In the face of these challenges, however, there have been positives. Cash-rich private equity firms continue to close deals and secure financing, cushioning the dip in year-on-year new money issuance. Loan issuance intended for buyouts, while suffering some decline, has also proven resilient. Collateralized loan obligations (CLOs)—the largest investors in leveraged loan assets—have also remained active, even as supply in the primary loan market dried up.
Even as markets take a moment to pause and recalibrate, the door remains open for issuers to secure financing on good terms from debt investors who are eager to put funds to work.
High yield, high costs
For high yield bonds, various headwinds, including rising inflation and interest rates, created a challenging market landscape for fixed rate instruments in the first half of the year. High yield bond issuance dropped to levels not seen since the start of the pandemic, falling by more than three-quarters year-on-year as cautious investors stepped back. According to Lipper funds data, in the first half of 2022, almost US$30 billion left the asset class.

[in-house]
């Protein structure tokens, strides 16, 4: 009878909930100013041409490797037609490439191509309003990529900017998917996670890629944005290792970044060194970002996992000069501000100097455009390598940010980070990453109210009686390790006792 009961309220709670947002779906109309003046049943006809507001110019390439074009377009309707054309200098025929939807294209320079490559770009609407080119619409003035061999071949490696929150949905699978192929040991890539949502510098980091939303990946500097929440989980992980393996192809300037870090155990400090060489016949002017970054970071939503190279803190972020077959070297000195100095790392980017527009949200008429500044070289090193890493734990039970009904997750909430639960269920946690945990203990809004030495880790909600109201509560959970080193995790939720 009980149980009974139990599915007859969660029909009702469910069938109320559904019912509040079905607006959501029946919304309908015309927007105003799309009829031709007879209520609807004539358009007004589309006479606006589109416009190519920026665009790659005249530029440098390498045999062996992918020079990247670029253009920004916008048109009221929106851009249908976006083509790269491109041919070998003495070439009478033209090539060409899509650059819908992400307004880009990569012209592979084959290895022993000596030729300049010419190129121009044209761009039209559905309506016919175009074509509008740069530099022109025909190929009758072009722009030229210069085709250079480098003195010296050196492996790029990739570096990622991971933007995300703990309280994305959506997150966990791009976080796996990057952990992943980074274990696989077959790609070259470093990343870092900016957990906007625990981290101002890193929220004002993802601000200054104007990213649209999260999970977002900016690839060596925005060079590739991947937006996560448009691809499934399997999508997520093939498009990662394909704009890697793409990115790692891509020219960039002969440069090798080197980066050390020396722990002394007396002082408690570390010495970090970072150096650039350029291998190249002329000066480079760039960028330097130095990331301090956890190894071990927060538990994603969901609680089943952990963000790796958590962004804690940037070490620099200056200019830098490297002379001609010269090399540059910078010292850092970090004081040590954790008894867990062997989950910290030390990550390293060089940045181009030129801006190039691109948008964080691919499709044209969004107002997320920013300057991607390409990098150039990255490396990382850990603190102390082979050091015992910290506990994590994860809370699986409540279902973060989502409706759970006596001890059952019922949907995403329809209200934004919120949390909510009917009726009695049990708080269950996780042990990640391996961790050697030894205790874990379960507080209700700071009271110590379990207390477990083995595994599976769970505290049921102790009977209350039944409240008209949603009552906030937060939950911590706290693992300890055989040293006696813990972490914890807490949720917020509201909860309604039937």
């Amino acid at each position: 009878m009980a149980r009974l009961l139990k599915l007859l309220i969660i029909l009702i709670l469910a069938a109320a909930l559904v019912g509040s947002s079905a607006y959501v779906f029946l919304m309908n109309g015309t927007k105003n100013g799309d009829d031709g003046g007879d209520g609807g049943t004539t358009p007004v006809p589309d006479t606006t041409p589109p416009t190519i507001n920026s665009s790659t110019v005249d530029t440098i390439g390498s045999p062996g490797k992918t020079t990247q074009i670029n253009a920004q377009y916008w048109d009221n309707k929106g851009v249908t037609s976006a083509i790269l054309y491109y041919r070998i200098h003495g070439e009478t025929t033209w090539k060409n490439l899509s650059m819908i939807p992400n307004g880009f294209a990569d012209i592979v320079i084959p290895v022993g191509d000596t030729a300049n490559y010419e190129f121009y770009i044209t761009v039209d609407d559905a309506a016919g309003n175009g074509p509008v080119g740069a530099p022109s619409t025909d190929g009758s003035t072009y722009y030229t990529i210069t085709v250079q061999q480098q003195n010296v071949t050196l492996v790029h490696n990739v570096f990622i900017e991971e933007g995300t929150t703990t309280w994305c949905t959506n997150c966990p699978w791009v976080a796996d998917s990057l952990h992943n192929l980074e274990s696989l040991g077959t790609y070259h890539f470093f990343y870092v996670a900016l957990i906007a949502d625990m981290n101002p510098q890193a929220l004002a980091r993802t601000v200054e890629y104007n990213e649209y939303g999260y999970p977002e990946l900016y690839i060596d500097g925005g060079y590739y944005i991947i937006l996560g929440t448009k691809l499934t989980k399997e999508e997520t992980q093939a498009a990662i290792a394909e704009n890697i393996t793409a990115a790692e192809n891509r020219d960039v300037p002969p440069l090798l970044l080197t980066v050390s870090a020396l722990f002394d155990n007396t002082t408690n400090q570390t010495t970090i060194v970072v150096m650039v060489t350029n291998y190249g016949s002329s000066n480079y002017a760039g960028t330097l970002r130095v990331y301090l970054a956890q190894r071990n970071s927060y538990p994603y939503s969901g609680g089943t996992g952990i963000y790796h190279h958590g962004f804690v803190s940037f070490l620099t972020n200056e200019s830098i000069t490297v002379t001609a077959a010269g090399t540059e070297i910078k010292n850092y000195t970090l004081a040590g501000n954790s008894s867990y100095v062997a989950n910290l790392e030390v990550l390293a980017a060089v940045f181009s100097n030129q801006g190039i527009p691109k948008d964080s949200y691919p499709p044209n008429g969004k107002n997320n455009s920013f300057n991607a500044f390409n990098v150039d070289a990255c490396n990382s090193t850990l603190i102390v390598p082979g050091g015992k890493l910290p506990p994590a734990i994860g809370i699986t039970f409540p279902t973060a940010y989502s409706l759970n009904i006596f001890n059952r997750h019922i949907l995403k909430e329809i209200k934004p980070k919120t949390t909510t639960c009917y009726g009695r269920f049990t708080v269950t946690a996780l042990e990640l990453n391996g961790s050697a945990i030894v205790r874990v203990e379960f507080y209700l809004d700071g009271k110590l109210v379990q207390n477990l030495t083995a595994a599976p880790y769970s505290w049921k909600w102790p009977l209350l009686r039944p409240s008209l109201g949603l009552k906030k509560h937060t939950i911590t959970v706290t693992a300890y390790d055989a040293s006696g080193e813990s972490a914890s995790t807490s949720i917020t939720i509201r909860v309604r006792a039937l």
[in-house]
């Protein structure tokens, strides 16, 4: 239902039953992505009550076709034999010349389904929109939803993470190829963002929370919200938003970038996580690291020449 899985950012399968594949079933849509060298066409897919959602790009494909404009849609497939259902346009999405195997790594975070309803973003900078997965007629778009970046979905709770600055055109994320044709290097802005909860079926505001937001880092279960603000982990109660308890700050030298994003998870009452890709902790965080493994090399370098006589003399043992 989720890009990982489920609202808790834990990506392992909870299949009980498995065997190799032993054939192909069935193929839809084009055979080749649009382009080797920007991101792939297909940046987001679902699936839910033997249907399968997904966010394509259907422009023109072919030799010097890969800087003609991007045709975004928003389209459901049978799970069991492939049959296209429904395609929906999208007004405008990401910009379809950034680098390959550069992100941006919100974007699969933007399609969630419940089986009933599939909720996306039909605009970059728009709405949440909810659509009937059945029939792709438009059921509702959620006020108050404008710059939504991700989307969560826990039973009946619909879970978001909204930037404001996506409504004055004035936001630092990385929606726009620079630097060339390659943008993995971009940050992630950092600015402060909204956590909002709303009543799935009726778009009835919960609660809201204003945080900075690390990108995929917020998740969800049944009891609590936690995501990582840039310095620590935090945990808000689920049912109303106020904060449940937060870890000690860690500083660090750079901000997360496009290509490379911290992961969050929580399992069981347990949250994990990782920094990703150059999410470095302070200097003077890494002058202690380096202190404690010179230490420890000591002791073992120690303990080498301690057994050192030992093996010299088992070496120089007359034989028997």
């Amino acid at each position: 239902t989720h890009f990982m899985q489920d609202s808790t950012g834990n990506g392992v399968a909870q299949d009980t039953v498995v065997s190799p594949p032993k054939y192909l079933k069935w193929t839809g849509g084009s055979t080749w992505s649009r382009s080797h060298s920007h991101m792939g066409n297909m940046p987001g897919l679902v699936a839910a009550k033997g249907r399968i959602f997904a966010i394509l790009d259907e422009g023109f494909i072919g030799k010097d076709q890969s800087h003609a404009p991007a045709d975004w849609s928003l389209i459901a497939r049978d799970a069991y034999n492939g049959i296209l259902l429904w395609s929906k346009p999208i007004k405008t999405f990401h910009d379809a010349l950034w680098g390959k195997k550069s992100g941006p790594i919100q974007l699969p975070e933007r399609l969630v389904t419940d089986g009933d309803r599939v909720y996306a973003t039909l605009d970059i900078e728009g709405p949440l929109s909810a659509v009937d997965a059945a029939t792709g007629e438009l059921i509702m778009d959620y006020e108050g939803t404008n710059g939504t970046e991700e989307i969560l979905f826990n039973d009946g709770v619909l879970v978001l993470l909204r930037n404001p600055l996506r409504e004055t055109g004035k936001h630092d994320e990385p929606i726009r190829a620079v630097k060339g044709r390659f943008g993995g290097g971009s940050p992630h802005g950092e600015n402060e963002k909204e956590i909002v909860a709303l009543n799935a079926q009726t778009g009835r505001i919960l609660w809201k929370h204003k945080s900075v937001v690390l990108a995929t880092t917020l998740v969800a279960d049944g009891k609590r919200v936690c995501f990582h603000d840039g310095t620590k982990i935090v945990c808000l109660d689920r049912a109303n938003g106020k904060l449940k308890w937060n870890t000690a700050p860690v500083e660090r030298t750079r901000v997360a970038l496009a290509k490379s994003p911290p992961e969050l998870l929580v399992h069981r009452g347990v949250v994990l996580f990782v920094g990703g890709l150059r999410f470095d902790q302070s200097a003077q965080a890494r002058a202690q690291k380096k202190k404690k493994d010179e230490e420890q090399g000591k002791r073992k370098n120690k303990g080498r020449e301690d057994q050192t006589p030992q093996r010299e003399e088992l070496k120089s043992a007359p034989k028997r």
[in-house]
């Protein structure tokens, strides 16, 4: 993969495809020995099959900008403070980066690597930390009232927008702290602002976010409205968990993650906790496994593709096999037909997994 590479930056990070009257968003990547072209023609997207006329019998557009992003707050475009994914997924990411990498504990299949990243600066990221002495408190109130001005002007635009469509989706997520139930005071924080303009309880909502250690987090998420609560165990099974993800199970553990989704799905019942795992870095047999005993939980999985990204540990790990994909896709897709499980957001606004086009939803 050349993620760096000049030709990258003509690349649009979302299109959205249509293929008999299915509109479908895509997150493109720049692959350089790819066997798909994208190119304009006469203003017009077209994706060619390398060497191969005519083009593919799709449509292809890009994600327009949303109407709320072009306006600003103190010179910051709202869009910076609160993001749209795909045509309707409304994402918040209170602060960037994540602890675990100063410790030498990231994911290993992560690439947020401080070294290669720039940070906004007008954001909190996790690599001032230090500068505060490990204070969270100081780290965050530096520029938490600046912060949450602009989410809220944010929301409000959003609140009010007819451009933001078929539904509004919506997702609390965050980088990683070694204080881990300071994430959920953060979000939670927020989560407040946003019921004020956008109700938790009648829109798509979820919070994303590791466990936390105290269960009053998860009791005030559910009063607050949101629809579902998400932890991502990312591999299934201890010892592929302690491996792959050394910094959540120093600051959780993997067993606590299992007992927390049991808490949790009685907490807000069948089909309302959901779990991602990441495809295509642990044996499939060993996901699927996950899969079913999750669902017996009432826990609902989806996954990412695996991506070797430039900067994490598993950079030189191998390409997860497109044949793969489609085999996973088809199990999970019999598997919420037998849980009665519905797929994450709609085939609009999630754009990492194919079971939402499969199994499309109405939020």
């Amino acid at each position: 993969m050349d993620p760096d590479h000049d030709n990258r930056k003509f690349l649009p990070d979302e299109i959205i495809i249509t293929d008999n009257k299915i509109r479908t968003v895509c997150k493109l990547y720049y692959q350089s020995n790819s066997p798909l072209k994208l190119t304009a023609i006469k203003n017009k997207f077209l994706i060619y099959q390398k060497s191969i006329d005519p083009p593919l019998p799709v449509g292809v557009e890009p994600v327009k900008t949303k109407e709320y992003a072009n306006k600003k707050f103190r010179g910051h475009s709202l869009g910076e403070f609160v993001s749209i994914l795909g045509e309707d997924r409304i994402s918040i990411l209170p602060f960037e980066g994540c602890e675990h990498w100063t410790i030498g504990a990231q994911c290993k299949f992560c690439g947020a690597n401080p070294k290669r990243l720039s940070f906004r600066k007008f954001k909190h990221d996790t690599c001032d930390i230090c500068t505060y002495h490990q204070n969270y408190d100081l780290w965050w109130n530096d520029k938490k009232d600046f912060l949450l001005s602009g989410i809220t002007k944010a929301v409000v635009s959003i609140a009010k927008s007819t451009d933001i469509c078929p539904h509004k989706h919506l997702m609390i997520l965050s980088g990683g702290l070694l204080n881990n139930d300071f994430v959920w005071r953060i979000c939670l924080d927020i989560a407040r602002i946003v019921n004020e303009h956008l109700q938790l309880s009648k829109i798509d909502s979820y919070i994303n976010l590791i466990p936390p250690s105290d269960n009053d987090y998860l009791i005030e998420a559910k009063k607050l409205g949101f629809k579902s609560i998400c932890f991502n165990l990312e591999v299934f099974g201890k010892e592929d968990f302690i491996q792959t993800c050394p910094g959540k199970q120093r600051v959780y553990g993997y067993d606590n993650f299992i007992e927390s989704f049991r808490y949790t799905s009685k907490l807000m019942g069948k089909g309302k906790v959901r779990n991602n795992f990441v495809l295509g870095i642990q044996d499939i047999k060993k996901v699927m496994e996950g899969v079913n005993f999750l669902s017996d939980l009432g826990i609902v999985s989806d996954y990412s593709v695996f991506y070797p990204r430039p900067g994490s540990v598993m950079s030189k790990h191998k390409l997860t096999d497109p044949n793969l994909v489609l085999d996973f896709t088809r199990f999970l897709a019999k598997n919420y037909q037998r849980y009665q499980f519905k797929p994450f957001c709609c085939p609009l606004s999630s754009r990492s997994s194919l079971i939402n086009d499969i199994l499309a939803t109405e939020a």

Even in the face of volatile market conditions, stronger high yield issuers have kept a close eye on pockets of opportunities. More than a dozen others have joined the fray since, capitalizing on an improved landscape in June to bring new deals to market. These include Tenet Healthcare, which raised US$2 billion in senior secured notes, and Kinetik Holdings, which priced US$1 billion in senior unsecured notes. Both issuers raised the capital for refinancing.